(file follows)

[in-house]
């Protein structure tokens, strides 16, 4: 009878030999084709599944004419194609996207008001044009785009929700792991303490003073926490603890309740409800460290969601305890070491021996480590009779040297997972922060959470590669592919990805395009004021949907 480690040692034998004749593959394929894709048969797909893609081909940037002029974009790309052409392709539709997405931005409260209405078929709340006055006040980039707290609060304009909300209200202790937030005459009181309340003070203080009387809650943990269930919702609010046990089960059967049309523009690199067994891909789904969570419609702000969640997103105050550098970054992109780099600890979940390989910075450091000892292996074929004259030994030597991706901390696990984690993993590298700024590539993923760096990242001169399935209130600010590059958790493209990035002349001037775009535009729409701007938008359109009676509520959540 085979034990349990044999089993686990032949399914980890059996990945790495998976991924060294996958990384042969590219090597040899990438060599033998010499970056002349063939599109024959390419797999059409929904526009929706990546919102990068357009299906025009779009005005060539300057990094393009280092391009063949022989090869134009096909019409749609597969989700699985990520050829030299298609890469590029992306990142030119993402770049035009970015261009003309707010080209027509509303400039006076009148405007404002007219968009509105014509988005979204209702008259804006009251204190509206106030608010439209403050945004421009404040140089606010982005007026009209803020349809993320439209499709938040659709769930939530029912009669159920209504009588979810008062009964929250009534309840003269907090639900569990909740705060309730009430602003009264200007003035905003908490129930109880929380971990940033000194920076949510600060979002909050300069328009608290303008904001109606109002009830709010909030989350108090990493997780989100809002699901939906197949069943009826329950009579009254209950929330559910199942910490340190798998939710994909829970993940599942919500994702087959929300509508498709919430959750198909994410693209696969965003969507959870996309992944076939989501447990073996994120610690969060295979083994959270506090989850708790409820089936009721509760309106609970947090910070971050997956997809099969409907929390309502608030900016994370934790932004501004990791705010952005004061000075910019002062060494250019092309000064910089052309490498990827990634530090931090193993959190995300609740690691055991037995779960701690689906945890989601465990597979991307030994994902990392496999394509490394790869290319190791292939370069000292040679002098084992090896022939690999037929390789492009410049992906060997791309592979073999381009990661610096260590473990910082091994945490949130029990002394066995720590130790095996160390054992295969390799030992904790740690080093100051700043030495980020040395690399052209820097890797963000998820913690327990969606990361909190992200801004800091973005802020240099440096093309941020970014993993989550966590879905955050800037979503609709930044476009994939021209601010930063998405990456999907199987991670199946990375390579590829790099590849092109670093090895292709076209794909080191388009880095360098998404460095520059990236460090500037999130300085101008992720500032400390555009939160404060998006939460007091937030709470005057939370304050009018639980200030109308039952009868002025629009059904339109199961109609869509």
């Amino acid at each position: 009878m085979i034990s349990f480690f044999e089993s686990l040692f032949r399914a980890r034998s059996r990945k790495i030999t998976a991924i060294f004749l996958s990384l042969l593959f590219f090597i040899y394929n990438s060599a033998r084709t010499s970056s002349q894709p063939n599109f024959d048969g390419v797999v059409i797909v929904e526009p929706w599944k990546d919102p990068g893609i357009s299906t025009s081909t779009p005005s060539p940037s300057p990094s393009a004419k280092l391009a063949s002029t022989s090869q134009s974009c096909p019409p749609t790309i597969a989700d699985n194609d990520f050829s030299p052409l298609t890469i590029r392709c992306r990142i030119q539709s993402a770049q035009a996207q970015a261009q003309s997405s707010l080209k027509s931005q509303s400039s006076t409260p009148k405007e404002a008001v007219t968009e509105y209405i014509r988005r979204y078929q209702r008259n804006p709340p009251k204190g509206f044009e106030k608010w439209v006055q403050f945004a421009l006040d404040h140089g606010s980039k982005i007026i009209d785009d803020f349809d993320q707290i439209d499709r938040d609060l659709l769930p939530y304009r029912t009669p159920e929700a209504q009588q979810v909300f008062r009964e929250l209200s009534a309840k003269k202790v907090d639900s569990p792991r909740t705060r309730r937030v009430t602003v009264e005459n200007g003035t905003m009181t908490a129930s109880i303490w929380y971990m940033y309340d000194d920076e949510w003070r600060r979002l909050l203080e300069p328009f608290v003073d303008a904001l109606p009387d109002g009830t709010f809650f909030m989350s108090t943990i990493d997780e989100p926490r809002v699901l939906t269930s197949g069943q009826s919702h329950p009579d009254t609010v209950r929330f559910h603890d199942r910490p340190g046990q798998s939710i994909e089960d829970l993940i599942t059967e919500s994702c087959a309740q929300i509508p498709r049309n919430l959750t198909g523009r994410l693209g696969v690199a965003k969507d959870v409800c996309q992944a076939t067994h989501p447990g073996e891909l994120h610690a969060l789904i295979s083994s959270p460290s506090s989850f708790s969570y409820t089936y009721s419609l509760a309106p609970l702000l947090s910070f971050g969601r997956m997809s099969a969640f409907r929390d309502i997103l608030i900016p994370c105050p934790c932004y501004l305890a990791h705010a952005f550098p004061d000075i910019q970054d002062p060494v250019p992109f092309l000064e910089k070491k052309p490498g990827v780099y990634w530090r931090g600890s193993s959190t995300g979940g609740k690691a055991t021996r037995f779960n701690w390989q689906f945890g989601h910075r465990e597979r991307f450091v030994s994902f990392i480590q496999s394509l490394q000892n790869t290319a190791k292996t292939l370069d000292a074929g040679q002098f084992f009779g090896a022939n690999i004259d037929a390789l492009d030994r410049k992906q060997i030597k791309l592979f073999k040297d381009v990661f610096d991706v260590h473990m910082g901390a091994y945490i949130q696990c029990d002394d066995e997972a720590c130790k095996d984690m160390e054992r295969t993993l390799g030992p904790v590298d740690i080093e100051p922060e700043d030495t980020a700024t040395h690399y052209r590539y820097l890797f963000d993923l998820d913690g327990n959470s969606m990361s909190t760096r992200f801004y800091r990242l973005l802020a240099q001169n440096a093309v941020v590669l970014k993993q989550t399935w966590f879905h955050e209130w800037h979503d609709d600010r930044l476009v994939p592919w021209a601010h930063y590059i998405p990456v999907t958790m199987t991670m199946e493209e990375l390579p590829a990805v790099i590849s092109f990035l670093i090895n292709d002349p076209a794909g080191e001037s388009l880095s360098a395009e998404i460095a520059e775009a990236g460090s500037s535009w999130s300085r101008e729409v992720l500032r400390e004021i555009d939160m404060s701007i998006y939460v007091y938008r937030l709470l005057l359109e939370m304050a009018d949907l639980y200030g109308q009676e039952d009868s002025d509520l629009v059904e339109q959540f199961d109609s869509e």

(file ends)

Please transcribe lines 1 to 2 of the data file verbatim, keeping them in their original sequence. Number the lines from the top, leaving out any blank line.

[in-house]
């Protein structure tokens, strides 16, 4: 009878030999084709599944004419194609996207008001044009785009929700792991303490003073926490603890309740409800460290969601305890070491021996480590009779040297997972922060959470590669592919990805395009004021949907 480690040692034998004749593959394929894709048969797909893609081909940037002029974009790309052409392709539709997405931005409260209405078929709340006055006040980039707290609060304009909300209200202790937030005459009181309340003070203080009387809650943990269930919702609010046990089960059967049309523009690199067994891909789904969570419609702000969640997103105050550098970054992109780099600890979940390989910075450091000892292996074929004259030994030597991706901390696990984690993993590298700024590539993923760096990242001169399935209130600010590059958790493209990035002349001037775009535009729409701007938008359109009676509520959540 085979034990349990044999089993686990032949399914980890059996990945790495998976991924060294996958990384042969590219090597040899990438060599033998010499970056002349063939599109024959390419797999059409929904526009929706990546919102990068357009299906025009779009005005060539300057990094393009280092391009063949022989090869134009096909019409749609597969989700699985990520050829030299298609890469590029992306990142030119993402770049035009970015261009003309707010080209027509509303400039006076009148405007404002007219968009509105014509988005979204209702008259804006009251204190509206106030608010439209403050945004421009404040140089606010982005007026009209803020349809993320439209499709938040659709769930939530029912009669159920209504009588979810008062009964929250009534309840003269907090639900569990909740705060309730009430602003009264200007003035905003908490129930109880929380971990940033000194920076949510600060979002909050300069328009608290303008904001109606109002009830709010909030989350108090990493997780989100809002699901939906197949069943009826329950009579009254209950929330559910199942910490340190798998939710994909829970993940599942919500994702087959929300509508498709919430959750198909994410693209696969965003969507959870996309992944076939989501447990073996994120610690969060295979083994959270506090989850708790409820089936009721509760309106609970947090910070971050997956997809099969409907929390309502608030900016994370934790932004501004990791705010952005004061000075910019002062060494250019092309000064910089052309490498990827990634530090931090193993959190995300609740690691055991037995779960701690689906945890989601465990597979991307030994994902990392496999394509490394790869290319190791292939370069000292040679002098084992090896022939690999037929390789492009410049992906060997791309592979073999381009990661610096260590473990910082091994945490949130029990002394066995720590130790095996160390054992295969390799030992904790740690080093100051700043030495980020040395690399052209820097890797963000998820913690327990969606990361909190992200801004800091973005802020240099440096093309941020970014993993989550966590879905955050800037979503609709930044476009994939021209601010930063998405990456999907199987991670199946990375390579590829790099590849092109670093090895292709076209794909080191388009880095360098998404460095520059990236460090500037999130300085101008992720500032400390555009939160404060998006939460007091937030709470005057939370304050009018639980200030109308039952009868002025629009059904339109199961109609869509």